Travel insurance is a big issue in 2022 as a result of a scramble in the industry to reduce potential financial exposure to COVID19.
Beyond the complexities of the current insurance environment, however, one question that pops up routinely is whether or not standard travel insurance policies cover you for scuba diving.
The answer is somewhat nuanced and we are in no position to offer any advice regarding the appropriateness of any one policy.
But, broadly, our answer is yes, standard travel insurance will cover you for diving…to a degree - and that’s the important bit.
You need to carefully check any policy that you take out. The reams of accompanying terms and conditions are hardly an attractive prospect to read through, but it is worth having a good understanding of what is, and is not covered.
All policies are different.
As a general guide you will be covered to dive to 18 metres (60 feet), provided you have the correct certification. If you’re planning to go deeper, then you’ll usually need to extend the sports' provision of the policy that you have chosen.
We are not aware of any travel policy that will cover you beyond 30 metres (99 feet) regardless of your certification.
Dive Bunnies doesn't cover technical diving, but on the basis that diving below 30m (99 feet) is not covered by standard travel insurance, the likelihood that technical diving is included is pretty much nil.
BUT...take note of the following:
With standard travel insurance you will nullify your policy if you go beyond the depth limit. And there is no flexibility.
If something happens whereby you sneak below the limit, then that is the end of your insurance… and not just for the offending dive, but for the holiday and probably the duration of the policy.
It is extremely likely that any breach of depth will be used by an insurance company as evidence of you failing to follow safe diving practises, and therefore invalidate the policy.
This is especially worth considering if you are visiting a jurisdiction where you may have a legal obligation to help a diver who needs assistance - even if that means exceeding your own certification (and therefore, insurance) depth limit.
There have been instances where an individual who was deemed to be the ‘senior’ diver in a group was held liable by the local authorities for a dive accident in that group - even though the individual concerned was not a diving instructor or divemaster and had not planned, organised or led the dive.
You need to understand what isn’t covered.
Most standard travel insurance policies will not cover things like search and rescue costs – so if a helicopter or search boats are needed, you’ll be paying the bill.
Low flight repatriation is also, usually, not covered - and that may not just be to return home, you may need to be flown to a different location to access the appropriate medical help.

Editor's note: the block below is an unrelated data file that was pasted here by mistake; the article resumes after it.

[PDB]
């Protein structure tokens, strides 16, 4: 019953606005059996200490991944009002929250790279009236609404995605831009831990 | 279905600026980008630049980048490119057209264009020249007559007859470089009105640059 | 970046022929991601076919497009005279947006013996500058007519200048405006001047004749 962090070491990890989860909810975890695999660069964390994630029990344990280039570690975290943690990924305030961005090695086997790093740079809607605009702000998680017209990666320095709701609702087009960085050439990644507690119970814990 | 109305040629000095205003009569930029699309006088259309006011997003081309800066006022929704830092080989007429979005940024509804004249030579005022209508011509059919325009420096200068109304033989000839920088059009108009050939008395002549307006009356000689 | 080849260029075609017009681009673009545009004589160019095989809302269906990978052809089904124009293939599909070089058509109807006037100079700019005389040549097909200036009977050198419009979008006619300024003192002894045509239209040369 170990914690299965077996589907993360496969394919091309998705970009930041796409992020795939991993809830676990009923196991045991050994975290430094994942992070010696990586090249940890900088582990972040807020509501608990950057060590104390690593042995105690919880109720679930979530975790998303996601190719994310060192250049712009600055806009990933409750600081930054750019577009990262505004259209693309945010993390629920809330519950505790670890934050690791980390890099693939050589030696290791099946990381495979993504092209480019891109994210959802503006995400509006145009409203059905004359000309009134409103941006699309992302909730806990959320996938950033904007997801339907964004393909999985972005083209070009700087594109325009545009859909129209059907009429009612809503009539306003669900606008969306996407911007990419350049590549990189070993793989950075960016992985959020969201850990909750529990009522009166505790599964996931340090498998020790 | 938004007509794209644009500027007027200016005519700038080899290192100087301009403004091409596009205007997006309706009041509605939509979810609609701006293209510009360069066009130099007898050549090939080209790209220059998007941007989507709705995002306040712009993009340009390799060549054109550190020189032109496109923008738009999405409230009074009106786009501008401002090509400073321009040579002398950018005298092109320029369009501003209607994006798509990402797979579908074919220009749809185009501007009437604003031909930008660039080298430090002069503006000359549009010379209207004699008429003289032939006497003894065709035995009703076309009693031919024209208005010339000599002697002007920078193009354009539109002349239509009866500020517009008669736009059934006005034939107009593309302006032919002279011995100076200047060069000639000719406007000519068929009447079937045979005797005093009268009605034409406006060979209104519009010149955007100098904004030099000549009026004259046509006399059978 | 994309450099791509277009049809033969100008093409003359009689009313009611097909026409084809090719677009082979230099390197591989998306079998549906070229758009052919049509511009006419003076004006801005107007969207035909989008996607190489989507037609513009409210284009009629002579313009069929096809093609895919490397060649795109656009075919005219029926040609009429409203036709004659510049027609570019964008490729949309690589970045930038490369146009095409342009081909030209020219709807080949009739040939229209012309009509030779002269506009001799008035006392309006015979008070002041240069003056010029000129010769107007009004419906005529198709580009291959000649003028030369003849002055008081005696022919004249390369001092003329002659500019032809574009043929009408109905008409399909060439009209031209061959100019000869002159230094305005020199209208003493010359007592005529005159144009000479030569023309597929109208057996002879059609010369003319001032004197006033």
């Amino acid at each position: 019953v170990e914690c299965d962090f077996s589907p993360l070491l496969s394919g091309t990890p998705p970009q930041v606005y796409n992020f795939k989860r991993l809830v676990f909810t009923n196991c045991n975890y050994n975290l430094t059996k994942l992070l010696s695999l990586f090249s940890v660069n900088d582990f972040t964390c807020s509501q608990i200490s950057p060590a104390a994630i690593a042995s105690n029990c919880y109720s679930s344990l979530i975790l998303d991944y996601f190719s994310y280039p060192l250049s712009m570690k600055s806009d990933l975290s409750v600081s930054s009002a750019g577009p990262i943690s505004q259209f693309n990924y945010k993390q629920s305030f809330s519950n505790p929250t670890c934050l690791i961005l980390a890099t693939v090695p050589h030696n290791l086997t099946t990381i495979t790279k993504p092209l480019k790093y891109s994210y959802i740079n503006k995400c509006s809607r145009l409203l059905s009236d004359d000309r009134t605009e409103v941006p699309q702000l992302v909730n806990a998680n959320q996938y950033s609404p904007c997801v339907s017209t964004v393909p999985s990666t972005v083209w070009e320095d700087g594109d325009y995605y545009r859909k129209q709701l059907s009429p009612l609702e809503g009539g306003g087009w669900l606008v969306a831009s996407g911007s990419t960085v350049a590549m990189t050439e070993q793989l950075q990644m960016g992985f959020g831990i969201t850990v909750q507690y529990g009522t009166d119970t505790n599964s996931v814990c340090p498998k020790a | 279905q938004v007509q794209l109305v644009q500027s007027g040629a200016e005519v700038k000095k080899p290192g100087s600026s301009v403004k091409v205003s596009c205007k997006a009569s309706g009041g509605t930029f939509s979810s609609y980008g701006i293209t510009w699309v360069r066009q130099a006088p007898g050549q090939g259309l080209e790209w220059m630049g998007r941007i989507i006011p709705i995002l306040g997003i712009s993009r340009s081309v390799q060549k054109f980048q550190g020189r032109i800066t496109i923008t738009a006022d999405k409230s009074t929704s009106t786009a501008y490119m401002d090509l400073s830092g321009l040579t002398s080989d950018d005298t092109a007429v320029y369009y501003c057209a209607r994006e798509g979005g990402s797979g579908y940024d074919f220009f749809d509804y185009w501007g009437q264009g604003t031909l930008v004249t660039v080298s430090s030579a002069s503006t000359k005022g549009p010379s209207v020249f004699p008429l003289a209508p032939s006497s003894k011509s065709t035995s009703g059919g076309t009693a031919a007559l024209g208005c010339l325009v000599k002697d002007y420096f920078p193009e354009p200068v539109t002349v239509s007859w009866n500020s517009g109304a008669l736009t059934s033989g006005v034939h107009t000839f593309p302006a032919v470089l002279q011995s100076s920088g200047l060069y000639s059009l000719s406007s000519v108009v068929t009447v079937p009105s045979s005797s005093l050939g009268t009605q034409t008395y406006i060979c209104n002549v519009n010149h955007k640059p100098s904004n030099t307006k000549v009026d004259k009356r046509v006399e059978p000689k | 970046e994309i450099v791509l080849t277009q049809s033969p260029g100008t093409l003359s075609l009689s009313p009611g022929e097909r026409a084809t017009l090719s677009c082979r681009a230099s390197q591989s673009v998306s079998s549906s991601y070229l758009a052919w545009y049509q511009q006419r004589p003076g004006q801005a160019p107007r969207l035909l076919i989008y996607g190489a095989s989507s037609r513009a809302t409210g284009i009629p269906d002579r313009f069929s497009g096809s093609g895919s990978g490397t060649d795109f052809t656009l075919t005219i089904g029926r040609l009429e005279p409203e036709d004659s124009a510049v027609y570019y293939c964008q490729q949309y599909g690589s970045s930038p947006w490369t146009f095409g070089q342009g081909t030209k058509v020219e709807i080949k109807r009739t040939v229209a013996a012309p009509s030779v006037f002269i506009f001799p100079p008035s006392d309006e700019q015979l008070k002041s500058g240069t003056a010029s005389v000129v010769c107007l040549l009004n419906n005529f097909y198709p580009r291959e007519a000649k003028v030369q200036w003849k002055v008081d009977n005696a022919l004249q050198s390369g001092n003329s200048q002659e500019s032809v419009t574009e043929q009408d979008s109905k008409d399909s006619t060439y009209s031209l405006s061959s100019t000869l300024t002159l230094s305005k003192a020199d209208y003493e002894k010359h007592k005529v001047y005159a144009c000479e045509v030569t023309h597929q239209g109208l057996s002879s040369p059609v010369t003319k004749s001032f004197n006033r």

If you have a decompression issue and need to fly at low level, the airline will pass the bill for additional fuel to you or (usually) refuse to allow you to fly - meaning you will need to charter your own flight. Let’s face it, that’s not going to be cheap.
Other aspects that will probably be missing are things like follow on decompression chamber treatments. It is unusual for decompression treatments to simply involve a one off chamber visit, and a series of treatments may well be required.
These follow on sessions, together with ancillary treatments such as physio and counselling - all of which may be necessary to get you back to full health, physically and emotionally - will usually happen after you have returned home.
Travel insurance will not usually cover treatments delivered in your home country.
Scuba diving Insurance
In our opinion, you should always look to take out specialised scuba diving insurance.
Standard holiday travel insurance is probably sufficient for individuals (or families) who are thinking about doing one or two dives whilst on holiday, and as part of structured, supervised dive centre activities.
If your holiday is more of a ‘diving holiday’, rather than just a ‘holiday’, then specific dive insurance is the way to go.
Depending on the provider, this can be as cheap as £30 (USD $41) for an individual for 9 days diving.
Specific scuba diving insurance covers the areas that we detailed above as being ‘missing’ from standard travel insurance policies. This includes ‘after event’ expenses incurred after you return home, such as medical costs, PFO testing, return to dive medicals and certain alternative therapies.
We don’t recommend one provider over another.
We have never had to claim on an insurance policy, don’t know enough about the various available policies and, ultimately, you have to make your own decision regarding your policy.
So take out both?
We are a little nervous about having standard travel insurance, topped up with specific scuba diving insurance.
This is merely driven by concerns around divers becoming ‘trapped’ in an insurance black hole - somewhere between both insurers, each arguing that the other has liability.
Our personal preference is to take out full travel insurance, with a provider that specialises in scuba diving - something that has become increasingly available in the past few years. This gives you full ‘standard’ travel insurance, together with specific dive related insurance, but all in one place.
And you can blend many policies to reflect a mix of divers and non divers in a family.
Many policies will also provide cover for professional divers (instructors and divemasters) alongside their non professional family members - so even if you are not planning on teaching, you will have some cover if you are ‘deemed’ to be the ‘senior’ diver (although you cannot insure criminal responsibility).